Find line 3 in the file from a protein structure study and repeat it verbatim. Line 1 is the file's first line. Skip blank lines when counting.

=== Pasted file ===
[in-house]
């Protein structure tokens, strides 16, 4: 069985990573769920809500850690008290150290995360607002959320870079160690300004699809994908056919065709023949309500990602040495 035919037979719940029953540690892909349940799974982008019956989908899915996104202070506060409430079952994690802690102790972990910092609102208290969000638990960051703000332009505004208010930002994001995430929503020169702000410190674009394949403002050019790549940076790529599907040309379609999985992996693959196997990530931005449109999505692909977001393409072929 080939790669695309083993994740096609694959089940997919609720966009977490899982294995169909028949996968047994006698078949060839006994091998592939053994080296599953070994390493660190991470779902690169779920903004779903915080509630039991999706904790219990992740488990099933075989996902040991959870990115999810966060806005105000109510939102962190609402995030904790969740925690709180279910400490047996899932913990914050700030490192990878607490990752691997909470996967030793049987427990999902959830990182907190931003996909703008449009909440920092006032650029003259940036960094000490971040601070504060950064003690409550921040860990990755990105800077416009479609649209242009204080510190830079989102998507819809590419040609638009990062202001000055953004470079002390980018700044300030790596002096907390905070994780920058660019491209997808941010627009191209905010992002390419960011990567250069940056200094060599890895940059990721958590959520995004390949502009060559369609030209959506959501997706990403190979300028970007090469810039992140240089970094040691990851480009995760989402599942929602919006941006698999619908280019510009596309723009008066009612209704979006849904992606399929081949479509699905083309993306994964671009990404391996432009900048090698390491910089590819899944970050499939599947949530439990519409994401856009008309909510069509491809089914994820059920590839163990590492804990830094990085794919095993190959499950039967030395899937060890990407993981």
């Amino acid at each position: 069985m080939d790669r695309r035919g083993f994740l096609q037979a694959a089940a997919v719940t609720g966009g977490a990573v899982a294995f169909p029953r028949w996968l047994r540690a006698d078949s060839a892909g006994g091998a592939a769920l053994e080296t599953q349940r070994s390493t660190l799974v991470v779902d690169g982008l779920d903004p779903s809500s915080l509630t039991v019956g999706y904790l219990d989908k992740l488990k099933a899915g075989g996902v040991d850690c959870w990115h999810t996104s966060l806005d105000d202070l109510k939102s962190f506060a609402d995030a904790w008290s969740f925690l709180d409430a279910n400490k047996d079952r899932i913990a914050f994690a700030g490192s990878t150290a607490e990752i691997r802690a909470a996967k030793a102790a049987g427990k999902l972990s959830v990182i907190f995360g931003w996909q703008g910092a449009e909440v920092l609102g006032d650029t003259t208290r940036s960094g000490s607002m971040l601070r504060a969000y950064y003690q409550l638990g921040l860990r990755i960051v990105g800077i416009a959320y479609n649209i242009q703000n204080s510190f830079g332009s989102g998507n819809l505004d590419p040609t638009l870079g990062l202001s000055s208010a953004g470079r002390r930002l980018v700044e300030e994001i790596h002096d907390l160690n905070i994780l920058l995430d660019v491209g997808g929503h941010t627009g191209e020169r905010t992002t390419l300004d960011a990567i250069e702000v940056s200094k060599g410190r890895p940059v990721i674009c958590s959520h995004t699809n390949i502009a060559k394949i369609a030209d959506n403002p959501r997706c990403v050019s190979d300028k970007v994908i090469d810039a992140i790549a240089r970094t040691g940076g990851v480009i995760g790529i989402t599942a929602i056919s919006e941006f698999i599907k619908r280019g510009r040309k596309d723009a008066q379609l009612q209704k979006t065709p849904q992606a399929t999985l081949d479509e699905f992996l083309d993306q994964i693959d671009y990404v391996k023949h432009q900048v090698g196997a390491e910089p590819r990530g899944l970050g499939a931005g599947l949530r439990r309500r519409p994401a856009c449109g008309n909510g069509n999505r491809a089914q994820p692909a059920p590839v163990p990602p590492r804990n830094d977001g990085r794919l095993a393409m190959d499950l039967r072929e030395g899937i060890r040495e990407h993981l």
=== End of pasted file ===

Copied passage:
């Amino acid at each position: 069985m080939d790669r695309r035919g083993f994740l096609q037979a694959a089940a997919v719940t609720g966009g977490a990573v899982a294995f169909p029953r028949w996968l047994r540690a006698d078949s060839a892909g006994g091998a592939a769920l053994e080296t599953q349940r070994s390493t660190l799974v991470v779902d690169g982008l779920d903004p779903s809500s915080l509630t039991v019956g999706y904790l219990d989908k992740l488990k099933a899915g075989g996902v040991d850690c959870w990115h999810t996104s966060l806005d105000d202070l109510k939102s962190f506060a609402d995030a904790w008290s969740f925690l709180d409430a279910n400490k047996d079952r899932i913990a914050f994690a700030g490192s990878t150290a607490e990752i691997r802690a909470a996967k030793a102790a049987g427990k999902l972990s959830v990182i907190f995360g931003w996909q703008g910092a449009e909440v920092l609102g006032d650029t003259t208290r940036s960094g000490s607002m971040l601070r504060a969000y950064y003690q409550l638990g921040l860990r990755i960051v990105g800077i416009a959320y479609n649209i242009q703000n204080s510190f830079g332009s989102g998507n819809l505004d590419p040609t638009l870079g990062l202001s000055s208010a953004g470079r002390r930002l980018v700044e300030e994001i790596h002096d907390l160690n905070i994780l920058l995430d660019v491209g997808g929503h941010t627009g191209e020169r905010t992002t390419l300004d960011a990567i250069e702000v940056s200094k060599g410190r890895p940059v990721i674009c958590s959520h995004t699809n390949i502009a060559k394949i369609a030209d959506n403002p959501r997706c990403v050019s190979d300028k970007v994908i090469d810039a992140i790549a240089r970094t040691g940076g990851v480009i995760g790529i989402t599942a929602i056919s919006e941006f698999i599907k619908r280019g510009r040309k596309d723009a008066q379609l009612q209704k979006t065709p849904q992606a399929t999985l081949d479509e699905f992996l083309d993306q994964i693959d671009y990404v391996k023949h432009q900048v090698g196997a390491e910089p590819r990530g899944l970050g499939a931005g599947l949530r439990r309500r519409p994401a856009c449109g008309n909510g069509n999505r491809a089914q994820p692909a059920p590839v163990p990602p590492r804990n830094d977001g990085r794919l095993a393409m190959d499950l039967r072929e030395g899937i060890r040495e990407h993981l």